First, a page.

If the grantor had a pour over will in addition to his or her trust, the trustee should also deposit that will with the County Clerk of Court. If there are any assets left out of the trust, the trustee will assist in the formal probate proceedings to transfer nontrust assets. Any life insurance policies, retirement accounts, or investment accounts owned by the grantor should be reviewed. Often, these kinds of assets are transferred in accordance with a beneficiary designation, rather than the probate process. If the trust is named as the beneficiary on such forms, these assets will simply be consolidated into the trust assets. If the beneficiary form names another individual, however, the assets will pass directly to that person. The trustee does not necessarily need to be involved in that process, other than to ensure the proper beneficiary receives the assets.

Resolving Outstanding Debts and Liabilities

One of the responsibilities of a trustee is to file the final income tax return for the grantor, as well as any required death tax return. If estate taxes are due, the trustee will be responsible for paying them out of the trust assets. The trustee should also settle all of the grantor’s debts and liabilities, where applicable, including credit cards, debts, medical bills, and outstanding taxes. The trust itself will also be required to file annual income taxes for the life of the trust.

Distributing Trust Assets in Accordance with Instructions

After all of the above items are complete, the trustee will then distribute the trust assets to the beneficiaries in accordance with the trust instructions. In some cases, this will empty the trust of assets and allow it to close. However, some trusts may provide that assets be held for a certain period of time or be distributed to beneficiaries over time. In either of these cases, the trustee will remain responsible for trust administration until either the trust is closed or the trustee steps down from his or her obligations.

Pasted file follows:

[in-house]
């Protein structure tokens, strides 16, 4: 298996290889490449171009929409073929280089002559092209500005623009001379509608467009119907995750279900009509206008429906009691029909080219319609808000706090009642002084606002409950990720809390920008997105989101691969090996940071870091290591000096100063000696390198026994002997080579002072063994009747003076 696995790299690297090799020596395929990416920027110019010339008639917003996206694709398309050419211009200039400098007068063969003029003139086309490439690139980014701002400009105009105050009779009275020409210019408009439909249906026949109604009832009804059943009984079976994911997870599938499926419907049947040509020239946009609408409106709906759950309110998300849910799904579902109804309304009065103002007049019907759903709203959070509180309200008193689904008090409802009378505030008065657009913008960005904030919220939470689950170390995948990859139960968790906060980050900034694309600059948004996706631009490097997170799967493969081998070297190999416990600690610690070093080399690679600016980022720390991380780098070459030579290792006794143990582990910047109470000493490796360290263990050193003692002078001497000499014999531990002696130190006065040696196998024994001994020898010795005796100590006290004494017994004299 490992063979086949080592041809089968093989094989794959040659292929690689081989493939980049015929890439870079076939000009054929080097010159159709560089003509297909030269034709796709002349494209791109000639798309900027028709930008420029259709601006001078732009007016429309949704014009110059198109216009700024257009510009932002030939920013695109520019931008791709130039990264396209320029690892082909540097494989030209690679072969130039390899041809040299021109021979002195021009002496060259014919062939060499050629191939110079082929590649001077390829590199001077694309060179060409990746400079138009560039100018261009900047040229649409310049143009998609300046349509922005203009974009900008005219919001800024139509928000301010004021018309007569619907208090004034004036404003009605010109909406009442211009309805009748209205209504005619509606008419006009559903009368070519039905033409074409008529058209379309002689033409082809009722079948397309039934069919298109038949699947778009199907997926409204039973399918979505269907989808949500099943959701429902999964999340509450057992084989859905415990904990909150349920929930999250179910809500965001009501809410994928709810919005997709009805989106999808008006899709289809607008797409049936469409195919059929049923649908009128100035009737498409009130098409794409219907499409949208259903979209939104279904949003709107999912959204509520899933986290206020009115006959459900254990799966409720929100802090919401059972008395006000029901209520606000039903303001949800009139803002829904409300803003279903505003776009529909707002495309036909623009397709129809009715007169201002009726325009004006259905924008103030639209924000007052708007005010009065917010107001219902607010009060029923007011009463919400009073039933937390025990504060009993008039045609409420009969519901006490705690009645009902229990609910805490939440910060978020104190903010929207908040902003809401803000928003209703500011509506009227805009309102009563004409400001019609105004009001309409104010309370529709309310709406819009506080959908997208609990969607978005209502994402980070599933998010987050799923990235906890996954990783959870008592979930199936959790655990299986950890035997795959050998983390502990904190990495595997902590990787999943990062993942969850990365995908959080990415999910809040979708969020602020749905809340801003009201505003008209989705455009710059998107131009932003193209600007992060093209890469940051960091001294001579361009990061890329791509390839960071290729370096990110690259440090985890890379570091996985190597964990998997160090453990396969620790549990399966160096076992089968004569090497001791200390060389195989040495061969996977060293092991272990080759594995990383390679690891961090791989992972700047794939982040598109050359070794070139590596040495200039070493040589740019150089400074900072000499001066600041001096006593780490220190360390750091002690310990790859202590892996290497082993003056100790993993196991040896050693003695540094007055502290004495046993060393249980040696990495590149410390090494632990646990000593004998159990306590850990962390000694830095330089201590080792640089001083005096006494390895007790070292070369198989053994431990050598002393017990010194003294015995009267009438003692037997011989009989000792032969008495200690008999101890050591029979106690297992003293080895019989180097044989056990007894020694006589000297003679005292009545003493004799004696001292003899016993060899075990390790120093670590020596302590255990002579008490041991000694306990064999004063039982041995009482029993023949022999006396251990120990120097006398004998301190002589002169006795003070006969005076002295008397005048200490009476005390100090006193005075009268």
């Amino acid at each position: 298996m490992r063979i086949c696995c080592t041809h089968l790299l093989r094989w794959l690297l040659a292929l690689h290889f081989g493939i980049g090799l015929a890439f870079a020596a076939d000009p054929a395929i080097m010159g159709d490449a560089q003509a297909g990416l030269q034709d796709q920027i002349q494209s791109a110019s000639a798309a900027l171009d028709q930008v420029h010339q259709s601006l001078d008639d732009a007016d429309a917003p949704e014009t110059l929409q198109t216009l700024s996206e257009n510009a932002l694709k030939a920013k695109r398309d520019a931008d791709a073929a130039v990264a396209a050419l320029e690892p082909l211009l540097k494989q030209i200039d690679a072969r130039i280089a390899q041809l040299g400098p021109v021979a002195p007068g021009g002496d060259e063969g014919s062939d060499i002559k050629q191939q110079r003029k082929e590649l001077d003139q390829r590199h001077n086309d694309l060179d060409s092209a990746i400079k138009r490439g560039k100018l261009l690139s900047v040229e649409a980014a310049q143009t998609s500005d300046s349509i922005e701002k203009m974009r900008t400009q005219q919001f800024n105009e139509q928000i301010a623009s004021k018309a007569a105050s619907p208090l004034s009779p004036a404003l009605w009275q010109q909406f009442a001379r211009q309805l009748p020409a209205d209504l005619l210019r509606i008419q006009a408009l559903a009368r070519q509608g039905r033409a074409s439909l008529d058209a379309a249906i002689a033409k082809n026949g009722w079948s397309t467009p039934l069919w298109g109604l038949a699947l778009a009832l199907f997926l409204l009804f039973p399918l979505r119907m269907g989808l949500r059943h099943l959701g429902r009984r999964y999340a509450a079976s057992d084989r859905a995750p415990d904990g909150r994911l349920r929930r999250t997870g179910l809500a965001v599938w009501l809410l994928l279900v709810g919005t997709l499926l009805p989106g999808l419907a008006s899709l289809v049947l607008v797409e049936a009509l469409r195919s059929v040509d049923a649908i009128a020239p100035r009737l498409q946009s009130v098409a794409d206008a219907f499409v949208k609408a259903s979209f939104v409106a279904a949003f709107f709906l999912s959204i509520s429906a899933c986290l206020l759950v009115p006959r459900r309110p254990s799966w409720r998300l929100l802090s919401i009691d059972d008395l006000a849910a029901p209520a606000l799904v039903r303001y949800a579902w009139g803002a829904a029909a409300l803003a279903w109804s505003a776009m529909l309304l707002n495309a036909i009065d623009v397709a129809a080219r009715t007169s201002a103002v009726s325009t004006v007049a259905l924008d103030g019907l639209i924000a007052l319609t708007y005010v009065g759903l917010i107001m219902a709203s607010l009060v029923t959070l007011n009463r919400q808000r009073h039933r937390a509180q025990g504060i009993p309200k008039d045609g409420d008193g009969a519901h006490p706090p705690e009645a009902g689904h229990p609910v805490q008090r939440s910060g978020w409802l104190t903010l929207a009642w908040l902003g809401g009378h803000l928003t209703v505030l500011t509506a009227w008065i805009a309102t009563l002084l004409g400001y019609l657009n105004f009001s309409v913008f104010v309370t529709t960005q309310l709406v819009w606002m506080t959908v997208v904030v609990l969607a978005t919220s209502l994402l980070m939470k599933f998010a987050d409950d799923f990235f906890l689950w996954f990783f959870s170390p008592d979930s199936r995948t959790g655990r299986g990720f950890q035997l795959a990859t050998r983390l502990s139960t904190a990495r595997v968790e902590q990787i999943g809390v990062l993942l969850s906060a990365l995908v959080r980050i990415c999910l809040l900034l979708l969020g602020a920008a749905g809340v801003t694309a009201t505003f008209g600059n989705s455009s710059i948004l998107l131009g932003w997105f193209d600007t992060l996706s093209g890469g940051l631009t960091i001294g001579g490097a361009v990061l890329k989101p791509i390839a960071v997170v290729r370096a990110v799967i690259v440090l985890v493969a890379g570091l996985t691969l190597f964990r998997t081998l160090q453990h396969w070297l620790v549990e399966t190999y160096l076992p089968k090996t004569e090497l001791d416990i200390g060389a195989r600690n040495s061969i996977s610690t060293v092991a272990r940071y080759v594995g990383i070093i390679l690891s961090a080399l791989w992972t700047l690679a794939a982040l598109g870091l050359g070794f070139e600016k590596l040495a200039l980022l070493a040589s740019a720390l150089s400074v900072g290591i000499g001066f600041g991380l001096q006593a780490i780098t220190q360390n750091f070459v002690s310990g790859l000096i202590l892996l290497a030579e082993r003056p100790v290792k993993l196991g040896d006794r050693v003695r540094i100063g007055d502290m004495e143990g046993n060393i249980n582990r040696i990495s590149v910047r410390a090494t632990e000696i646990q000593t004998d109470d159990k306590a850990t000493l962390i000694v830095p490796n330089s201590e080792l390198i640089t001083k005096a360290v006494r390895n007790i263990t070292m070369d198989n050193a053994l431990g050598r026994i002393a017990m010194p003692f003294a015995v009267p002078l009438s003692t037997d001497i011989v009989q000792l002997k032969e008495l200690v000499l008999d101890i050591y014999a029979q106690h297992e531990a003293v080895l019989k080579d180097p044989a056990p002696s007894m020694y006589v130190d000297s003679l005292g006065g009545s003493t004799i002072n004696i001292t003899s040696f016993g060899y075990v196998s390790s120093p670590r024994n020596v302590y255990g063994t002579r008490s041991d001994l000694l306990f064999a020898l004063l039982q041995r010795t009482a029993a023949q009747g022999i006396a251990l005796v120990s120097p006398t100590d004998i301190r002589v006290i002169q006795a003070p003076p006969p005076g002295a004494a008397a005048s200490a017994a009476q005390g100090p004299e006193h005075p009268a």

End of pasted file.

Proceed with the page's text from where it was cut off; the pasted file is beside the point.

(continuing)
Trustee Compensation is Available

In the State of Georgia, it is permitted for a trustee to be compensated for his or her time. If the trust document itself or a separate written agreement between the trustee and the grantor provides for compensation, that writing shall control. However, if compensation is not mentioned in the trust documents or a separate agreement, the trustee is still entitled to compensation in accordance with a set fee schedule. This schedule allows trustees to be compensated 1.75% per year of the trust value (up to $500,000, after which the percentage decreases).

Can I Get Assistance Administering a Trust? 

Absolutely! At Brian M. Douglas & Associates, we highly recommend engaging an attorney throughout the trust administration process. An attorney can ensure that the trust is administered properly and can take some of the responsibilities away from a busy trustee. If you would like to learn more about trust administration in Georgia, feel free to give us a call at (770) 933-9009. We would love to help!

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Brian Douglas

About the Author

Brian M. Douglas is a highly qualified and dedicated Atlanta Estate Planning lawyer who can help you in your time of need. Learn more about your legal options during a consultation in Atlanta, GA.

Atlanta, GA Estate Planning Attorney, Brian M. Douglas, assists clients in all areas of life & wealth planning. Services provided include estate planning, trusts and estates, planning wills and trusts, power of attorney, probate and trust administration, small business law, corporate law, real estate transactions and law, long-term care and Medicaid, veterans benefits, charitable planning, special needs and disability planning, estate tax planning, business succession planning, Medicaid crisis planning, and asset protection. Brian M. Douglas serves all of Atlanta, Georgia, along with Cobb County, Cherokee County, Fulton County, Forsyth County, Dekalb County, Gwinnett County, and Douglas County.